Although these changes require significant time, effort, and monetary investment, enacting them can drastically reduce the injuries nurses face in the long term. Reducing injuries has a number of follow-on benefits including career longevity, reduced insurance and staffing costs for health systems, and better quality care through best practices adherence. Healthcare is an industry where workers encounter events that require situational judgments, in whether or not to apply these best practices. Regimenting this decision making process is a critical step forward in both cost savings and quality of care.


  • I. Elnatour April 14, 2015 2:22 pm

    Raghav and Nathan ,
    A great article and you are correct on all points; I do think there are some underlying effects that rarely come into consideration that I would like to shed some light on. 3 points I would like to touch upon.

    1. Physical abilities and inabilities. You state:
    “However, it is also vital for nurses to consider their physical capacity as they perform their duties. Taking the time to explain to patients how different situations will be handled, which equipment will be used, or that staff will be called, can help patients understand how their needs are being met. At the same time, it helps them understand that the choices are being made to help protect nurses.”
    This addresses the physical inabilities of a nurse, but fails to mention or acknowledge the abilities of the construction worker/physical skilled laborers. Those in the skilled labor industry are frequently tasked with their heavy lifting and as you mentioned nurses do it “sporadically” and infrequently (like my current workout plan…). With this and specifically in developing abilities as someone partakes in physically strenuous workouts in a controlled and structured environment they become stronger and more capable; also adding to the effect of a less likelihood of sustaining physical injury; the more you work out the more you can safely lift and the more your body can withstand and protect itself.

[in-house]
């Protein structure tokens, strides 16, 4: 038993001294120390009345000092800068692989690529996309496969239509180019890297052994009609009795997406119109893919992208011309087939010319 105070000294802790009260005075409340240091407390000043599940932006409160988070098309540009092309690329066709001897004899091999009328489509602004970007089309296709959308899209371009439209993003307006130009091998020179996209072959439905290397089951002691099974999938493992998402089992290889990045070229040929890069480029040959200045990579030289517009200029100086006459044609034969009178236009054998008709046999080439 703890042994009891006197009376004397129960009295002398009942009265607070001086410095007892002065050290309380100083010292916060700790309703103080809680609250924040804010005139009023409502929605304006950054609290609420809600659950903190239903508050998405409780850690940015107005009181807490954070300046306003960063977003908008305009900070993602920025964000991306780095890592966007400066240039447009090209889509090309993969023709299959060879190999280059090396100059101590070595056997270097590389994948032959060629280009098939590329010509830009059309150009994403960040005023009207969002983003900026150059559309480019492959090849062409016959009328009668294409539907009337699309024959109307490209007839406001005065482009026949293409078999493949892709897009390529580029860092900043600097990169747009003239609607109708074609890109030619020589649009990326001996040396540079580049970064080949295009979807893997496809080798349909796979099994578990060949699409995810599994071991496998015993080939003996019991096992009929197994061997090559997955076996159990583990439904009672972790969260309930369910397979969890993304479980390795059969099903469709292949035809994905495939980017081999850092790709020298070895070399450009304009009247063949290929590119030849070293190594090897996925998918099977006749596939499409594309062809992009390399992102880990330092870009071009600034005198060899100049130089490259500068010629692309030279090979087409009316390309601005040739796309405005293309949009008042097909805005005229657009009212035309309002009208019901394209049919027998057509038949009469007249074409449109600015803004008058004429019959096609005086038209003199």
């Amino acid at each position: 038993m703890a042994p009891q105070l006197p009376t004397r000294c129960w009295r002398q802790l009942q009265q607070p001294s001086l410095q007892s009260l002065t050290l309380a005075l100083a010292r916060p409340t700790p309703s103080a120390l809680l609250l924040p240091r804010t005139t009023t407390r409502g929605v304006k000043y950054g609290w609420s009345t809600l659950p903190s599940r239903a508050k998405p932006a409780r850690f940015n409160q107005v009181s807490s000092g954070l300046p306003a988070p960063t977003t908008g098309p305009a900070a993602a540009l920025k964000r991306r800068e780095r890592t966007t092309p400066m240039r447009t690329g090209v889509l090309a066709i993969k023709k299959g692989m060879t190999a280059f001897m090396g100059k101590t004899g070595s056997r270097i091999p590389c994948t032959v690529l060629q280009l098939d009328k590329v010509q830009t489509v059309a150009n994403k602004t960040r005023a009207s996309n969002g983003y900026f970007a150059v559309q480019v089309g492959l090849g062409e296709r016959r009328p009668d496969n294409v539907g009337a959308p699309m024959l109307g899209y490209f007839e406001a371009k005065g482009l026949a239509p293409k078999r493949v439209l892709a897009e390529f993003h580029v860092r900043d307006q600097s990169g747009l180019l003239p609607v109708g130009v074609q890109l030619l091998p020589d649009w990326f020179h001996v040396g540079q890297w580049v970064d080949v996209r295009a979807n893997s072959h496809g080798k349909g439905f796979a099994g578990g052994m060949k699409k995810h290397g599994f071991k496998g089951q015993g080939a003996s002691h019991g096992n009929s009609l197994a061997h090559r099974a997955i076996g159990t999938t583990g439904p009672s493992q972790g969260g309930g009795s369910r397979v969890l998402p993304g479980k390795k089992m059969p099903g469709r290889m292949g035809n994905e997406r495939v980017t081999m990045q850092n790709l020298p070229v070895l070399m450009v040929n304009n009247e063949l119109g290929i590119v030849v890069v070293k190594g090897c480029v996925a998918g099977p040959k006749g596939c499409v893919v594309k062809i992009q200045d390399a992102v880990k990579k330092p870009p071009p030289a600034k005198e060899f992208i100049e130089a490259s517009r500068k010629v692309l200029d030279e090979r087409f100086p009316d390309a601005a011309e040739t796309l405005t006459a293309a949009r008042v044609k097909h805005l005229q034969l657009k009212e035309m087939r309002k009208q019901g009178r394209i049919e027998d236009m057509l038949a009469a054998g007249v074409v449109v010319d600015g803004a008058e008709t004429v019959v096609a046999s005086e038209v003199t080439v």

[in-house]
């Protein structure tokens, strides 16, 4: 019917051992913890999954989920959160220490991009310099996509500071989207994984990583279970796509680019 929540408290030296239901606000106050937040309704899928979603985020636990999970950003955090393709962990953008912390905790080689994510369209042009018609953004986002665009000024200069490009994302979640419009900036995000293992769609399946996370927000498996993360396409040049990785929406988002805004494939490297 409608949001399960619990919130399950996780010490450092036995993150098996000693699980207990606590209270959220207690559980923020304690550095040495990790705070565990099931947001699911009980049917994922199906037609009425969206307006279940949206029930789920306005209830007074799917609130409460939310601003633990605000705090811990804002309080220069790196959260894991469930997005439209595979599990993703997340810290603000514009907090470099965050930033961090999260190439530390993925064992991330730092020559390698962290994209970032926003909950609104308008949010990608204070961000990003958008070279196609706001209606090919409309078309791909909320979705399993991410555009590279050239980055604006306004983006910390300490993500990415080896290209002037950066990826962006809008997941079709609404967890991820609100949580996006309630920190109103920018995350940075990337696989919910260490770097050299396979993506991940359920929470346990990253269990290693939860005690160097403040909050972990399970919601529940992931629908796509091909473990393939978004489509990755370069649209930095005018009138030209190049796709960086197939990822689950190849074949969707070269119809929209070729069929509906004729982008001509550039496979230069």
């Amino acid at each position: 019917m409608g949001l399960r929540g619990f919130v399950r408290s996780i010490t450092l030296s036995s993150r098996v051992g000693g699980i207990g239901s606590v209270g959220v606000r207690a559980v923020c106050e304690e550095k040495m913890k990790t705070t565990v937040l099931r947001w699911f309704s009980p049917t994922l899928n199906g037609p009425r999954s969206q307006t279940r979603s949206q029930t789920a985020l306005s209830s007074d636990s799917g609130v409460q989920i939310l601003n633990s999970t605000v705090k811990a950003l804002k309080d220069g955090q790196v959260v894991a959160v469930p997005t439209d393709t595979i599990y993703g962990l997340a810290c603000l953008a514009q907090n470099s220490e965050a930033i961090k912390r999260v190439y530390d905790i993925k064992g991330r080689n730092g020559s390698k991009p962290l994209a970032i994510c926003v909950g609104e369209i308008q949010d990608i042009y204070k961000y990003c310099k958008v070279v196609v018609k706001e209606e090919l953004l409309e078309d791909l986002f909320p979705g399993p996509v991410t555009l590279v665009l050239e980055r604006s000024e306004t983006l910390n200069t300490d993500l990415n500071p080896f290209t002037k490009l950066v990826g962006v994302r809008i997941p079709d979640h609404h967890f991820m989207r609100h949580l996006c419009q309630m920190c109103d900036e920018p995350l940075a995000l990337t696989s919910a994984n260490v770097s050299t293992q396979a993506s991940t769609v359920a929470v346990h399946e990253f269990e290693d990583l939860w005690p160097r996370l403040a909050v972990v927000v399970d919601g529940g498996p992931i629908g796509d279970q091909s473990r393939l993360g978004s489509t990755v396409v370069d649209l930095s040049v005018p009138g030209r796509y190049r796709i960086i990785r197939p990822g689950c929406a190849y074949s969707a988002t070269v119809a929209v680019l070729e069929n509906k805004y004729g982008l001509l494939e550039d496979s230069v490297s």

2. The medical knowledge of a nurse vs that of a construction worker.
    Nurses are very familiar and see on a regular basis injuries and their diagnoses. They understand how one could get an injury, what an injury looks and a feels like, and how to determine or get diagnosed. I imagine that someone who has access to and understands the way to properly diagnose an injury are properly those who get them most often. I probably roll my ankle and hurt an elbow or a shoulder or a knee just as often as a nurse, a doctor, or an athlete, but unlike them a minor injury doesn’t become serious until it becomes debilitating or threatening. A nurse and other medical professionals understand injuries better and can diagnose a contusion or sprain/strain and will treat it also. An athlete on the other hand has much to lose/gain in keeping in tip top shape and so will also treat injuries in a different light. Lacking in this knowledge is the first barrier against proper treatment and assessment and so many injuries will go unnoticed and untouched.

    3. Social Stigma and stereotypes.
    In the construction and skilled labor industry it is commonly viewed as an industry with gusto and macho-ism to an extent. This macho-ism isn’t limited to men, but simply put you get a bunch of people in one place/field/industry acting one way and all others will mimic this behavior. The stigma is only half of the dilemma, but social stigma dictates that many in the skilled labor industry will “push/power through” the struggle and slowly nurse themselves back to health, excuse the pun. Similarly an injury may just be a light pressure and for many skilled labors this could mean the end of a job and put on permanent disability. As anyone in the medical field will know this lack of hope is devastating to a good psyche and a speedy recovery. Social stigma to get through the struggle and the potential to lose a respectable and high paying job are motivation enough for many people especially when everyone around them is doing the same.

    I hope I have shed some light on this.

    • Raghav Girijala April 15, 2015 9:29 am


      Thanks for reading! It’s good to see you’re dissecting and understanding the article through your own experiences.

      Reading your comment, I agree that there is a physical ability difference in the nurse and construction worker population. This does play a role in the incidence rate because, as you note, increased physical strength diminishes the likelihood of sustaining injury.

      At the same time, the issues we touch upon are musculoskeletal injuries specifically, which are generally debilitating in nature. From my understanding, although nurse reporting may be higher due to injury awareness and construction workers may report less due to social stigma for discussing injuries, the type of injury incurred would require treatment for any individual.

      Overall, I do agree with you that a combination of social stigma and physical abilities play a role in the injury rates of the two groups we’re discussing. Thanks for sharing your thoughts!